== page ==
Ground-breaking or random? Understanding's SEBI's "Skin in the game" mandate
May 14, 2021 / 06:38 PM IST
With effect from July 2021, SEBI (Securities and Exchange Board of India) wants around 20% of key mutual fund personnel’s compensation to be in the form of units of the scheme they manage. While the decision received positive responses from the investor community, not all fund managers and AMCs are happy about the change.
One of the key questions they ask is that “will you ask the doctor to take his prescribed medications himself in a bid to test his/her expertise?" So, what are the actual ramifications of this circular? And more importantly, what does it even mean to have more skin in the game?
In his 2018 book Skin in the game: Hidden asymmetries in daily life, Nicholas Taleb called this rule the “ultimate BS-buster”. Simply put, the higher the stakes an individual has in a venture, the better their performance to enhance it will be. Not having skin in the game absolves one of any responsibility and ownership of an untoward event happening, which means that their mistakes will adversely impact everyone else but them.
In the wake of the Franklin Templeton mutual fund fiasco, where top fund officials allegedly withdrew their investments from six of the stressed funds shortly before they shut down, the intention is well placed. But is that enough?
Random and complicatedJimmy Patel, MD, and CEO, Quantum AMC, seems to think otherwise. “The SEBIs circular is arbitrary and illogical and looks like it was drafted hurriedly. The circular applies to junior staff and other members who are not at all connected with fund management. Also, not all AMCs pay high costs to their key personnel nor does everybody who falls under the definition of key personnel earn a high salary. In fact, it would become difficult for a small fund house to retain talent. In these tough times, it will be difficult to comply with the new framework. The cash flows of the employees will be adversely affected as well. While this may fall in favor of index funds and ETFs, this signals a potential death of active fund management.”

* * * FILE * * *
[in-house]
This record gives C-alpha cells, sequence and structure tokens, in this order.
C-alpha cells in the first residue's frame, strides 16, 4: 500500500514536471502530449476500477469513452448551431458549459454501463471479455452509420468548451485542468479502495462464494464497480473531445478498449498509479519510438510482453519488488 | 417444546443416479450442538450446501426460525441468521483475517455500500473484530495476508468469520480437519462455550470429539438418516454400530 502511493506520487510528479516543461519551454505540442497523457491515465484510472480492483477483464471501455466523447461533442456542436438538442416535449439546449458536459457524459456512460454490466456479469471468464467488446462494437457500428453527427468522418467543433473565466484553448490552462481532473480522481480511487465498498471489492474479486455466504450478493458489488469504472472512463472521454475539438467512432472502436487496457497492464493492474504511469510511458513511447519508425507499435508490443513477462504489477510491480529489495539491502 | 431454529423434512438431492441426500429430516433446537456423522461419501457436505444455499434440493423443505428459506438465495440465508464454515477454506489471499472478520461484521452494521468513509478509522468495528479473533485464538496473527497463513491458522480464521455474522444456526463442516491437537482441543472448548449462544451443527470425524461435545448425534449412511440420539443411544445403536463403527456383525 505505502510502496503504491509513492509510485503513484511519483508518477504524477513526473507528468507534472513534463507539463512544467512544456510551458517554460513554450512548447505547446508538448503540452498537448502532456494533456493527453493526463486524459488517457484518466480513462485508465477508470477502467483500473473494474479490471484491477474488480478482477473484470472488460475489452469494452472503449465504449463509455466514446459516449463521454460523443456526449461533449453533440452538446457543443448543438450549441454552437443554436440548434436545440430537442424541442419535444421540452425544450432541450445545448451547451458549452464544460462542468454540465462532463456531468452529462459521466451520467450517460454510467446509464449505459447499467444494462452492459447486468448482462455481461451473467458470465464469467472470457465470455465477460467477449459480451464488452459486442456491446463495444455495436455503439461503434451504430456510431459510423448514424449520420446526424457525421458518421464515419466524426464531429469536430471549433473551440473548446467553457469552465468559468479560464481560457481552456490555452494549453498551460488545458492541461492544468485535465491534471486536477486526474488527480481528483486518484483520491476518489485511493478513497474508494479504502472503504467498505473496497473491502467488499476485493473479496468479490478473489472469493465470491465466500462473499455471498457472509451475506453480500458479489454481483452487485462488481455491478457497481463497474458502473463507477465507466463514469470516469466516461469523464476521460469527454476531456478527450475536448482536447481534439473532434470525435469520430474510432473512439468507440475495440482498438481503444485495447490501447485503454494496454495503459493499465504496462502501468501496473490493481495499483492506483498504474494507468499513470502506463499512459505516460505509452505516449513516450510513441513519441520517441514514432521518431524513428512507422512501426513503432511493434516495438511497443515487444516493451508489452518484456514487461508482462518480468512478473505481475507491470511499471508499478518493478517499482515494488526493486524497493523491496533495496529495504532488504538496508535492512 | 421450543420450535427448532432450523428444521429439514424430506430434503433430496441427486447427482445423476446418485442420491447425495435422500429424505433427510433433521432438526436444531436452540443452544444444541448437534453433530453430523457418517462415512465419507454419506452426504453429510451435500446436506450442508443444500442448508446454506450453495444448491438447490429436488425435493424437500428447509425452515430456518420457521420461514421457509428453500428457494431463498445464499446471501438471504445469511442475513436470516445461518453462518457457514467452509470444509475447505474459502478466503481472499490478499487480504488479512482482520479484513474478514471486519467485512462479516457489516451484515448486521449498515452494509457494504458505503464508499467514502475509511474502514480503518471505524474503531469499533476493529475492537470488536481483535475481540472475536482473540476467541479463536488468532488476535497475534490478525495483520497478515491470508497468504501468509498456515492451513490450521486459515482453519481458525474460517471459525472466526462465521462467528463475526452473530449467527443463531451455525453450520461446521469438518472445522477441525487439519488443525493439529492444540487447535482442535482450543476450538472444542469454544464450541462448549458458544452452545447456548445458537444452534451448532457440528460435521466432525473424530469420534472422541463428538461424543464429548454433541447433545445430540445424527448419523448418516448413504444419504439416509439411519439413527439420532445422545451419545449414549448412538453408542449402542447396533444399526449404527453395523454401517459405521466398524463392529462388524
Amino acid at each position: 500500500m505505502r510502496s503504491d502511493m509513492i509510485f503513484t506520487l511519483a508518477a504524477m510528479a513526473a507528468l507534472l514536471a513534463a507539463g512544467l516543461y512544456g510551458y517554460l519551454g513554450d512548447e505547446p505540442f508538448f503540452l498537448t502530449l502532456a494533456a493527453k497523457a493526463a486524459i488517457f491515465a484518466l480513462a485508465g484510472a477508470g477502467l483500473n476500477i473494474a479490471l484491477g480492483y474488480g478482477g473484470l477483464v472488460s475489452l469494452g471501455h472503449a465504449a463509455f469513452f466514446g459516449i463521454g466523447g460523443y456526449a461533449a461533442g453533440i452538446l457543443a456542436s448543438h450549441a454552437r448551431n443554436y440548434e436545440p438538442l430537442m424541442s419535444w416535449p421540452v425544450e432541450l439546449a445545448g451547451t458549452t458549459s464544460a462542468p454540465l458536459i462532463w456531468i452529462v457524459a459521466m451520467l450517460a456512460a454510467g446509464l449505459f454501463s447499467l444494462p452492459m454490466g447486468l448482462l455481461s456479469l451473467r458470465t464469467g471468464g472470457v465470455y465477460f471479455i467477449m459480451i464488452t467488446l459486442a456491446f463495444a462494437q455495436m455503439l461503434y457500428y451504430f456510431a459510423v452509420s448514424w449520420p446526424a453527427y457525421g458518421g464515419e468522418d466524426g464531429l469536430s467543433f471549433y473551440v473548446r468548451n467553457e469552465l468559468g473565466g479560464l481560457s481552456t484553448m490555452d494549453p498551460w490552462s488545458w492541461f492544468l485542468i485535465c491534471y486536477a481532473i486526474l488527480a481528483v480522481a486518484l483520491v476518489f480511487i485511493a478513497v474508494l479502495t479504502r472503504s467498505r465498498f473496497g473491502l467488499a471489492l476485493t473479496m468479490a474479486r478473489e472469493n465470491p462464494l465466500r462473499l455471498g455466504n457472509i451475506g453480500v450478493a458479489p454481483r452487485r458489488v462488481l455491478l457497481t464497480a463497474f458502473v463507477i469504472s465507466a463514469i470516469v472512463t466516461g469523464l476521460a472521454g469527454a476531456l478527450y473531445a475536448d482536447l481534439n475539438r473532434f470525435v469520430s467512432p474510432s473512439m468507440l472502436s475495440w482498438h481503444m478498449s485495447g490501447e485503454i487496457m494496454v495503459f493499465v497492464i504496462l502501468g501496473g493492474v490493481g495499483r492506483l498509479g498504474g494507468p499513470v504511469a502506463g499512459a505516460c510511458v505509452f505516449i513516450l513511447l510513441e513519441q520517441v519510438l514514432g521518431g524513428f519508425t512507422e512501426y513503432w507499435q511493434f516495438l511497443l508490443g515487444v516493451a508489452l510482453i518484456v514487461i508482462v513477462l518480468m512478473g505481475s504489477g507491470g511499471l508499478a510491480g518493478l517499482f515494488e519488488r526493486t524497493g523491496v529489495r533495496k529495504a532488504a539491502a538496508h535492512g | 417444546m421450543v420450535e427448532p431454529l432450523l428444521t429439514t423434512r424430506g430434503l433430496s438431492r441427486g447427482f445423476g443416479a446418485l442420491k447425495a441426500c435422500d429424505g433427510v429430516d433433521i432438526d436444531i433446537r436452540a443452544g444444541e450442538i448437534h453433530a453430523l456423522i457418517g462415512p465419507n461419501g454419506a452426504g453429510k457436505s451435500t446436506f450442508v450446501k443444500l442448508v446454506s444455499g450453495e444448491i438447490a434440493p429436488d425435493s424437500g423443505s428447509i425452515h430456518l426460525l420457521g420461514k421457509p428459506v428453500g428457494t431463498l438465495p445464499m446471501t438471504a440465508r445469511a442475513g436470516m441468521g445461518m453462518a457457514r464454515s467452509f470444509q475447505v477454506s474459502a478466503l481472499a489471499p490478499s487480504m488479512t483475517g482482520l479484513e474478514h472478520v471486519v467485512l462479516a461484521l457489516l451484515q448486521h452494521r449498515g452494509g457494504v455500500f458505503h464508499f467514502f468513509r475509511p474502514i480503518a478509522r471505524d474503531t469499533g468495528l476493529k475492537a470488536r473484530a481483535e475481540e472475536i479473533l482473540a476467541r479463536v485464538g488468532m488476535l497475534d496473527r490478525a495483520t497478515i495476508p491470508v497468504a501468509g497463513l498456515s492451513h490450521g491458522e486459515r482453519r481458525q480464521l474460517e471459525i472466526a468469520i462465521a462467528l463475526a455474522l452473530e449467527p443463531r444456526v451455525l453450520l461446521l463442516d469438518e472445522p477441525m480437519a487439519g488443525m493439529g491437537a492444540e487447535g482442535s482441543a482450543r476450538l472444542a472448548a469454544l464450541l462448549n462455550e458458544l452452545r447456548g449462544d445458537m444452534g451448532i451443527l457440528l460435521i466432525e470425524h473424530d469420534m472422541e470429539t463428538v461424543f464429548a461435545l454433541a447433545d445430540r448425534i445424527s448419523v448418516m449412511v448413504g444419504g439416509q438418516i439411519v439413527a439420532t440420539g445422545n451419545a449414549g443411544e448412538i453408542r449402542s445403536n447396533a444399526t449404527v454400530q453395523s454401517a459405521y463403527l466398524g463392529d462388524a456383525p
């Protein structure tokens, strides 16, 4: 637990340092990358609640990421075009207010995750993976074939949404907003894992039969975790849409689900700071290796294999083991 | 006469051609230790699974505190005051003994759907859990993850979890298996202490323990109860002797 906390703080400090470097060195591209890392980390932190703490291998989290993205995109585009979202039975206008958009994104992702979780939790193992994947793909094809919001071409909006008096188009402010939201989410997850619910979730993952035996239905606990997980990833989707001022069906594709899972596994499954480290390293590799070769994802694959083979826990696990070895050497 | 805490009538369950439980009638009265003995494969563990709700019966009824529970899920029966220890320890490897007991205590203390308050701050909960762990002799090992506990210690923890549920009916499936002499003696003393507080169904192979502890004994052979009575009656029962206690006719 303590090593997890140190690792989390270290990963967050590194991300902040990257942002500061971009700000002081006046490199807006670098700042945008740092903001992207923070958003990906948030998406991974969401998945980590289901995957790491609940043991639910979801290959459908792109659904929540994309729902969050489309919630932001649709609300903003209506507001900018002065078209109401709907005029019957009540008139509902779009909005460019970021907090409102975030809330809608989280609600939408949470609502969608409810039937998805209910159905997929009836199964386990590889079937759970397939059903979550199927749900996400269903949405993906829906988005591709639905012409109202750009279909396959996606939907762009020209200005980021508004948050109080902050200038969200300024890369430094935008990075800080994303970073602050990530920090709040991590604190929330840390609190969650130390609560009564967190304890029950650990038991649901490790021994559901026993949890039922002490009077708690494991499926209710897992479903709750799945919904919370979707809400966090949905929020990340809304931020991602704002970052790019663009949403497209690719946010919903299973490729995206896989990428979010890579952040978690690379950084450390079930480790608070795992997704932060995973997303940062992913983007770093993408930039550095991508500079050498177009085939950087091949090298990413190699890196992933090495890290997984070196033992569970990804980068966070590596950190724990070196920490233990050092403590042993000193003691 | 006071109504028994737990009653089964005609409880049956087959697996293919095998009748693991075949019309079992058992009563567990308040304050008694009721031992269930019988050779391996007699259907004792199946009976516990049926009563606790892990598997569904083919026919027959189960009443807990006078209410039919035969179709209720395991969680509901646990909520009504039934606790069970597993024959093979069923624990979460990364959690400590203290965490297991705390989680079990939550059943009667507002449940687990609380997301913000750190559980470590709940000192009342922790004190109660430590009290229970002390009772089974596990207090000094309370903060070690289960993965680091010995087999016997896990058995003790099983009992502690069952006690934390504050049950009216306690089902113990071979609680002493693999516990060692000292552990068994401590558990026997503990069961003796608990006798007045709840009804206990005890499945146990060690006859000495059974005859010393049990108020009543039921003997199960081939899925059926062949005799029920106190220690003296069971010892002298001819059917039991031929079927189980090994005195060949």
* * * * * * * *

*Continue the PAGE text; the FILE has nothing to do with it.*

But what could potentially be wrong in asking managers to increase their stakes in the funds they manage, a direct reflection of their skills and job performance? Seen from an investor's perspective, it is confidence-inducing. Having the manager in the same boat as they are, in terms of returns generated by the mutual fund scheme can be reassuring for many. And most jobs around the world are incentivized by an employee’s performance, why should this be any different?
This is where the details come into play. The new rules mandate that key personnel related to the fund will have at least 20% of their compensation held in the form of scheme units, with a minimum lock-in period of 3 years. And in case of fraud, this money will be plowed back.
“How is linking personnel like CIO (Chief Information Officer) to the fund performance justified?” asks Anil Upadhaya, a SEBI-registered practitioner and a consulting faculty at various business schools. Given that the middle and lower management is not as highly paid, it makes no sense to link their salaries in this manner.
This will not miraculously improve the fund manager’s performance overnight, he adds. It’s like this- you entrust an architect with building your house, but believe that he/she won't deliver the best performance until they don’t physically live under the roof they built. Will the professionals suddenly start performing better once they realize they have a greater personal stake here? It can be demoralizing as well since it raises direct questions on the integrity of the said individual.More symbolic than literal The move is more of a symbolic measure since it will be sometime before we can actually witness the impact on an investor's portfolio, if any, thinks Viral Bhatt, founder, MoneyMantra, a Mumbai-based personal finance advisory firm. While the move is positive and well-intentioned, it is hard to say if it will have any tangible impacts on the fund’s returns and consequently, on what investors get. Many experts too, agree that the notification needs to be fine-tuned before actual implementation for striking a balance that benefits both the investors and AMCs.